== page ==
July 27, 2018
The committees are off!
“To improve the quality of life in the future for everyone in the state of Illinois requires all of us to come together, as a team, to solve these problems and take on this challenge and get to zero by 2030,” Gov. Bruce Rauner said at the outset of the Getting to Zero Illinois kickoff meeting at the University Center in Chicago’s South Loop neighborhood on the morning of June 20. “I am personally committed to that goal.”
More than 90 people from across Illinois came together at this summit to learn about the state of HIV in Illinois, gather ideas from leading HIV experts across the nation, and connect about how to create this plan to move Illinois forward. Morning speakers included an array of public health officials, including Dr. Nirav Shah, Director, Illinois Department of Public Health; Dr. Julie Morita, Commissioner, Chicago Department of Public Health; and John Peller, President/CEO, AIDS Foundation of Chicago. A presentation by Greg Millett, Vice President and Director of Public Policy at amfAR, brought Illinois’ work to end new HIV transmissions into the context of the national landscape. A rallying call to action from Illinois State Representative Camille Lilly, 78th District, inspired attendees over lunch.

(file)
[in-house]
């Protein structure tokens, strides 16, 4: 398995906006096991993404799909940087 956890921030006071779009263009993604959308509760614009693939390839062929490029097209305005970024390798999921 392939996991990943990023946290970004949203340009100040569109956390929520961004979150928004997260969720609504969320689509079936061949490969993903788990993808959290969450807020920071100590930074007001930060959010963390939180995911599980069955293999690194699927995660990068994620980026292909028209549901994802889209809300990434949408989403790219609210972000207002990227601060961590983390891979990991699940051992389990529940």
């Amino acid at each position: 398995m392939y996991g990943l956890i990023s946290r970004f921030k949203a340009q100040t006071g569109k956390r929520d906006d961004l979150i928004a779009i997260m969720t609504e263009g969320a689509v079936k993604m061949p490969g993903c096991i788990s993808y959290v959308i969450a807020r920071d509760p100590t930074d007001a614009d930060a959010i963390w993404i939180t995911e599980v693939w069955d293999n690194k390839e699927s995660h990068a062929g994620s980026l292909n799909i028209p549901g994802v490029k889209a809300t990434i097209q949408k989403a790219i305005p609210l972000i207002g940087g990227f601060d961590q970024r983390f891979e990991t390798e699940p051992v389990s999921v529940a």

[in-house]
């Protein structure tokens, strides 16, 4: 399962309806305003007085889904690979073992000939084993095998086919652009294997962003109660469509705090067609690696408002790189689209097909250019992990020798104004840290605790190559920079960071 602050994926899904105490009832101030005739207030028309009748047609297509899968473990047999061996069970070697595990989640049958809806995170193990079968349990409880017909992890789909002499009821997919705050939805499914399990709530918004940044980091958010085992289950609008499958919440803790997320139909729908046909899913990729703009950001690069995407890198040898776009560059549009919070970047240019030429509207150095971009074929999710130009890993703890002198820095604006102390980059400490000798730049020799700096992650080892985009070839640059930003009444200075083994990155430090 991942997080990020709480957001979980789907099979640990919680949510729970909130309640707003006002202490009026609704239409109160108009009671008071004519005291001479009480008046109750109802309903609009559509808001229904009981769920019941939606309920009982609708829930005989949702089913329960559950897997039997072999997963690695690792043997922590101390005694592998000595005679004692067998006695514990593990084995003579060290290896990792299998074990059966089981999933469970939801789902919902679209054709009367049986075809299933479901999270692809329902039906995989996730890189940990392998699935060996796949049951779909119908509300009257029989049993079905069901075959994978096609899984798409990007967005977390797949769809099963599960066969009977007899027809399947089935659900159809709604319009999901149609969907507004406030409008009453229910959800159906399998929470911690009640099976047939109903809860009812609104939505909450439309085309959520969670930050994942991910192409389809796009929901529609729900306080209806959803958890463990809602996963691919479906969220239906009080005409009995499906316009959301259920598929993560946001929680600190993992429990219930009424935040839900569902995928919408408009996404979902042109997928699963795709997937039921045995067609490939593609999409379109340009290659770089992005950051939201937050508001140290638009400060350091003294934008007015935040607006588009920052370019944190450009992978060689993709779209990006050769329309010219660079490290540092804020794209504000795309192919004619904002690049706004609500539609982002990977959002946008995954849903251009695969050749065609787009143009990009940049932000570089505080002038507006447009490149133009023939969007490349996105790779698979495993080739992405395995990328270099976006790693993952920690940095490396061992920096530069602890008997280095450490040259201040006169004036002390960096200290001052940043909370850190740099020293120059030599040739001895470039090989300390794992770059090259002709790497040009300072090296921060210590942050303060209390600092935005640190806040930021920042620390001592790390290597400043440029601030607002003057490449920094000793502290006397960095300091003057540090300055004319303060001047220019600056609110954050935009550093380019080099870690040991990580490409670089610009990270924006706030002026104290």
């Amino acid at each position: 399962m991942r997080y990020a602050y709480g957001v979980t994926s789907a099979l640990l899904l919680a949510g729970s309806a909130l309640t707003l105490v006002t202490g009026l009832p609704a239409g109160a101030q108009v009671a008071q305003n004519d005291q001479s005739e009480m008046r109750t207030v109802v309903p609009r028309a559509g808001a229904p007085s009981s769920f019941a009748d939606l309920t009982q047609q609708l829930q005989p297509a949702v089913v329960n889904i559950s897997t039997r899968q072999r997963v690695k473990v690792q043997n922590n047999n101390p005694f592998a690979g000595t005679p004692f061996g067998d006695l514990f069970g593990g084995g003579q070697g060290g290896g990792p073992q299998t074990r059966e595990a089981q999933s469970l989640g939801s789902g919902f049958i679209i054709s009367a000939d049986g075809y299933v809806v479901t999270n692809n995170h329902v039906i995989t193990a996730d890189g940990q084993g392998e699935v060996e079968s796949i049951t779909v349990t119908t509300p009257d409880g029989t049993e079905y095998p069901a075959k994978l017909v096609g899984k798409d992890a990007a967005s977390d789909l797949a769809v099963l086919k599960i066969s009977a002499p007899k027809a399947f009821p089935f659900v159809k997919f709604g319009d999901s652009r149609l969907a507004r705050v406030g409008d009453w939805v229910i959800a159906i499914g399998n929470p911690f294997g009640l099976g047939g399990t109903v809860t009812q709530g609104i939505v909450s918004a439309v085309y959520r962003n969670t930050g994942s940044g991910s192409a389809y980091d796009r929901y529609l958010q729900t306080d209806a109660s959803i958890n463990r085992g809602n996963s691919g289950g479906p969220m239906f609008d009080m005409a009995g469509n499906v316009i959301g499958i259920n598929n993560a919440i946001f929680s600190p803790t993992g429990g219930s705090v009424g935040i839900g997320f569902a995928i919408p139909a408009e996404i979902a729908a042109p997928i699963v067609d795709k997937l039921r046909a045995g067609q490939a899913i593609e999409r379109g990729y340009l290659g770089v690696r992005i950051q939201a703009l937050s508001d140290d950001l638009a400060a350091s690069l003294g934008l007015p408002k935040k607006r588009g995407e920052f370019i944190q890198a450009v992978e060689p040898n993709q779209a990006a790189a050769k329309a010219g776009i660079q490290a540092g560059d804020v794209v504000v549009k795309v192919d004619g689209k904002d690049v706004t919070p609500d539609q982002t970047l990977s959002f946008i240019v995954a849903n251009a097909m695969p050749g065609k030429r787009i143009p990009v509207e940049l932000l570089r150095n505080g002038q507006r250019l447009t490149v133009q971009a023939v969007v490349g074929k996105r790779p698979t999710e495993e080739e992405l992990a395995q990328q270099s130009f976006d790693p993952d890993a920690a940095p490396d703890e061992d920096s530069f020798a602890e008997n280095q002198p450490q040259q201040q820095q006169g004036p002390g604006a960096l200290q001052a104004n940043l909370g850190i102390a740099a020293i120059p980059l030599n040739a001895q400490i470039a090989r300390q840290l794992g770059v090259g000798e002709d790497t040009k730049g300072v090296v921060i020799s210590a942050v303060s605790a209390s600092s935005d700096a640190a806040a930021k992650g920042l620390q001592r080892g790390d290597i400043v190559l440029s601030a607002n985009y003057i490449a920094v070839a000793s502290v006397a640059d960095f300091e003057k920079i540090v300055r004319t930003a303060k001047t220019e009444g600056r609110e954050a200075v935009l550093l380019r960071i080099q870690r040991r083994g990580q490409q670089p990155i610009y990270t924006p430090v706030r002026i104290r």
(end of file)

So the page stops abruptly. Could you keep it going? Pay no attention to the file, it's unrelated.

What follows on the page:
In the afternoon, four working committees gathered to meet and collaborate on steps to end new HIV transmissions in Chicago. The Social Determinants of Health, Research, Evaluation and Data, Health Care Access and Housing committees represent community members and public health officials from across the state; at the June 20 summit, they convened for the first time to hear one another’s perspectives and chart the course for building the Getting to Zero IL plan.
Stay tuned on GTZ-IL’s blog for updates and perspectives from members of these communities!
Presentations from kickoff:
AFC presentation: How we’re organized
AFC presentation: Community engagement data
CDPH presentation: HIV transformation
EC presentation: Evaluation data
IDPH presentation: Epi trends in HIV in Illinois
IDPH presentation: Getting to Zero in Illinois